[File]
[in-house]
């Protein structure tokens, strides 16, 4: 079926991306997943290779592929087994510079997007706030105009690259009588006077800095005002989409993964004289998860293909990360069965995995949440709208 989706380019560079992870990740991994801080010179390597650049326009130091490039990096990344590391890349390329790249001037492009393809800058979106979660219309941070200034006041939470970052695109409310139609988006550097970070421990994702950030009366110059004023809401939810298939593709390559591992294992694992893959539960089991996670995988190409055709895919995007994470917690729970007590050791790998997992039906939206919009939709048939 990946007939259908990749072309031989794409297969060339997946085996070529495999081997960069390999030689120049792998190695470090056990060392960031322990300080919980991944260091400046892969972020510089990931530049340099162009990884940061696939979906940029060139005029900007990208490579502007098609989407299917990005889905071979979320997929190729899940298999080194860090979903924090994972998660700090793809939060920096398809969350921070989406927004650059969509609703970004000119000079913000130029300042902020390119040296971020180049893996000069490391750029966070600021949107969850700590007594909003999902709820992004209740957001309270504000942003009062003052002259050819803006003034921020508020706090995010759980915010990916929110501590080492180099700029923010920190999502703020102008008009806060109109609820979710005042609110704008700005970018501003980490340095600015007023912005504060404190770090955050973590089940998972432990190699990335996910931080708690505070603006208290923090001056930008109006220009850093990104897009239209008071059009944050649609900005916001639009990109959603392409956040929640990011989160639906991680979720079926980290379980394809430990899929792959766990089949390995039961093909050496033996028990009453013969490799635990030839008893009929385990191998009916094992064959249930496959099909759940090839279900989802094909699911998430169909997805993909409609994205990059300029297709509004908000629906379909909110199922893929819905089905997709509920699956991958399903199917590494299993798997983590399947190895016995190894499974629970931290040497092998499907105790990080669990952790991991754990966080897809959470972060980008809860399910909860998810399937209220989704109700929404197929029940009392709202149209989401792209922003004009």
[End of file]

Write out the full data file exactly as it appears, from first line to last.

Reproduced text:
[in-house]
């Protein structure tokens, strides 16, 4: 079926991306997943290779592929087994510079997007706030105009690259009588006077800095005002989409993964004289998860293909990360069965995995949440709208 989706380019560079992870990740991994801080010179390597650049326009130091490039990096990344590391890349390329790249001037492009393809800058979106979660219309941070200034006041939470970052695109409310139609988006550097970070421990994702950030009366110059004023809401939810298939593709390559591992294992694992893959539960089991996670995988190409055709895919995007994470917690729970007590050791790998997992039906939206919009939709048939 990946007939259908990749072309031989794409297969060339997946085996070529495999081997960069390999030689120049792998190695470090056990060392960031322990300080919980991944260091400046892969972020510089990931530049340099162009990884940061696939979906940029060139005029900007990208490579502007098609989407299917990005889905071979979320997929190729899940298999080194860090979903924090994972998660700090793809939060920096398809969350921070989406927004650059969509609703970004000119000079913000130029300042902020390119040296971020180049893996000069490391750029966070600021949107969850700590007594909003999902709820992004209740957001309270504000942003009062003052002259050819803006003034921020508020706090995010759980915010990916929110501590080492180099700029923010920190999502703020102008008009806060109109609820979710005042609110704008700005970018501003980490340095600015007023912005504060404190770090955050973590089940998972432990190699990335996910931080708690505070603006208290923090001056930008109006220009850093990104897009239209008071059009944050649609900005916001639009990109959603392409956040929640990011989160639906991680979720079926980290379980394809430990899929792959766990089949390995039961093909050496033996028990009453013969490799635990030839008893009929385990191998009916094992064959249930496959099909759940090839279900989802094909699911998430169909997805993909409609994205990059300029297709509004908000629906379909909110199922893929819905089905997709509920699956991958399903199917590494299993798997983590399947190895016995190894499974629970931290040497092998499907105790990080669990952790991991754990966080897809959470972060980008809860399910909860998810399937209220989704109700929404197929029940009392709202149209989401792209922003004009």